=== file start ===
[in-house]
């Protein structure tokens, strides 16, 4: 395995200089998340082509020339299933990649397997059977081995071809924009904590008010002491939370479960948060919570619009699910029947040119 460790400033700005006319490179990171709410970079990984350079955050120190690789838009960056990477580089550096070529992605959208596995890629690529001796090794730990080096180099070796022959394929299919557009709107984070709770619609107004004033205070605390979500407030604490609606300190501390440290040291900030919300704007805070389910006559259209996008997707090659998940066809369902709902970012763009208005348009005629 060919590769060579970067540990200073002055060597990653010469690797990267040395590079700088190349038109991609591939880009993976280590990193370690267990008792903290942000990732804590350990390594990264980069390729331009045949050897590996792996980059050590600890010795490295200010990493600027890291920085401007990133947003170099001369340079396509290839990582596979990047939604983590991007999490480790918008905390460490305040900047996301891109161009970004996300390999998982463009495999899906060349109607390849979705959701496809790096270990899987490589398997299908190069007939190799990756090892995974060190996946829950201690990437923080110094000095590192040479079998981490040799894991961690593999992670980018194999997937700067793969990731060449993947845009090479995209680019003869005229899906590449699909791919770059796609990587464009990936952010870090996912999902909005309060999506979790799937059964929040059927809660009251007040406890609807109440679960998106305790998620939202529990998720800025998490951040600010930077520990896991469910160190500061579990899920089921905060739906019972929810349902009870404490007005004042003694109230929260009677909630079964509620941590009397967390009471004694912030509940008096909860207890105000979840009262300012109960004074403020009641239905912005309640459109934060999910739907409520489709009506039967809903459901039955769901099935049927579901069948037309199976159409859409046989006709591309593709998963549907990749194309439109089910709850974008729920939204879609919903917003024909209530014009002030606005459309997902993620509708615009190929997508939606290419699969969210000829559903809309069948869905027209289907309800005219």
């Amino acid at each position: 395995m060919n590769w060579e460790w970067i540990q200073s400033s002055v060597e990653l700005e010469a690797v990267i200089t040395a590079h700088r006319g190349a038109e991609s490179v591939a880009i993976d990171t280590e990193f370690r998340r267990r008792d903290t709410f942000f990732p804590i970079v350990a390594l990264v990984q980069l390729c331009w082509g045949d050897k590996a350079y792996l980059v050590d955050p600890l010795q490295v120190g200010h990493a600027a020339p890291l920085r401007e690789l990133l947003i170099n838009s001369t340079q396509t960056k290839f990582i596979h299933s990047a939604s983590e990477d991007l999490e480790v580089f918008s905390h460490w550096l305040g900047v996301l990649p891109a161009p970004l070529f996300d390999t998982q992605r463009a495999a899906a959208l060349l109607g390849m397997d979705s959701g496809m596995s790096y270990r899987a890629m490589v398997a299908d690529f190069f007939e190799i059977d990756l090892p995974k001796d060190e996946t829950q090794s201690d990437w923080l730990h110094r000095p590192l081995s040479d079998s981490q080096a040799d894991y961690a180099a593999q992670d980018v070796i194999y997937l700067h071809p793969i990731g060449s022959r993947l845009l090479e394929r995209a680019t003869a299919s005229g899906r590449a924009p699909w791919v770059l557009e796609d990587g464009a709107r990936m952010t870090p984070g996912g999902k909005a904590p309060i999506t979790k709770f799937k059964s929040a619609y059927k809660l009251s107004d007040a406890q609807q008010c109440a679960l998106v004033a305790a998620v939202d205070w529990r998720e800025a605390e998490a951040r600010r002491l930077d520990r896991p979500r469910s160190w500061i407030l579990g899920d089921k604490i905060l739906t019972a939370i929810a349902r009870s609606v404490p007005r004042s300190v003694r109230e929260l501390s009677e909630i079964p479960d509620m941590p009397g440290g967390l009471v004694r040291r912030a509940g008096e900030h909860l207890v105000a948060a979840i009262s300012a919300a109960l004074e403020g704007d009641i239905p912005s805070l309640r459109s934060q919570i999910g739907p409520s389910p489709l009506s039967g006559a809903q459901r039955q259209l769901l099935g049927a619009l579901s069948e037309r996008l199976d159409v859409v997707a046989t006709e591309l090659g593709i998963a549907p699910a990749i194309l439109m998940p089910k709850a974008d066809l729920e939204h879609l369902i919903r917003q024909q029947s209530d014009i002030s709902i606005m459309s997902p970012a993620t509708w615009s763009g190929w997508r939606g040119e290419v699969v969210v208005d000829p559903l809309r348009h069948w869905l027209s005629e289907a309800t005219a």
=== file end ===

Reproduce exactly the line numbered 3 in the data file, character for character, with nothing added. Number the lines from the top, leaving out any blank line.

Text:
């Amino acid at each position: 395995m060919n590769w060579e460790w970067i540990q200073s400033s002055v060597e990653l700005e010469a690797v990267i200089t040395a590079h700088r006319g190349a038109e991609s490179v591939a880009i993976d990171t280590e990193f370690r998340r267990r008792d903290t709410f942000f990732p804590i970079v350990a390594l990264v990984q980069l390729c331009w082509g045949d050897k590996a350079y792996l980059v050590d955050p600890l010795q490295v120190g200010h990493a600027a020339p890291l920085r401007e690789l990133l947003i170099n838009s001369t340079q396509t960056k290839f990582i596979h299933s990047a939604s983590e990477d991007l999490e480790v580089f918008s905390h460490w550096l305040g900047v996301l990649p891109a161009p970004l070529f996300d390999t998982q992605r463009a495999a899906a959208l060349l109607g390849m397997d979705s959701g496809m596995s790096y270990r899987a890629m490589v398997a299908d690529f190069f007939e190799i059977d990756l090892p995974k001796d060190e996946t829950q090794s201690d990437w923080l730990h110094r000095p590192l081995s040479d079998s981490q080096a040799d894991y961690a180099a593999q992670d980018v070796i194999y997937l700067h071809p793969i990731g060449s022959r993947l845009l090479e394929r995209a680019t003869a299919s005229g899906r590449a924009p699909w791919v770059l557009e796609d990587g464009a709107r990936m952010t870090p984070g996912g999902k909005a904590p309060i999506t979790k709770f799937k059964s929040a619609y059927k809660l009251s107004d007040a406890q609807q008010c109440a679960l998106v004033a305790a998620v939202d205070w529990r998720e800025a605390e998490a951040r600010r002491l930077d520990r896991p979500r469910s160190w500061i407030l579990g899920d089921k604490i905060l739906t019972a939370i929810a349902r009870s609606v404490p007005r004042s300190v003694r109230e929260l501390s009677e909630i079964p479960d509620m941590p009397g440290g967390l009471v004694r040291r912030a509940g008096e900030h909860l207890v105000a948060a979840i009262s300012a919300a109960l004074e403020g704007d009641i239905p912005s805070l309640r459109s934060q919570i999910g739907p409520s389910p489709l009506s039967g006559a809903q459901r039955q259209l769901l099935g049927a619009l579901s069948e037309r996008l199976d159409v859409v997707a046989t006709e591309l090659g593709i998963a549907p699910a990749i194309l439109m998940p089910k709850a974008d066809l729920e939204h879609l369902i919903r917003q024909q029947s209530d014009i002030s709902i606005m459309s997902p970012a993620t509708w615009s763009g190929w997508r939606g040119e290419v699969v969210v208005d000829p559903l809309r348009h069948w869905l027209s005629e289907a309800t005219a």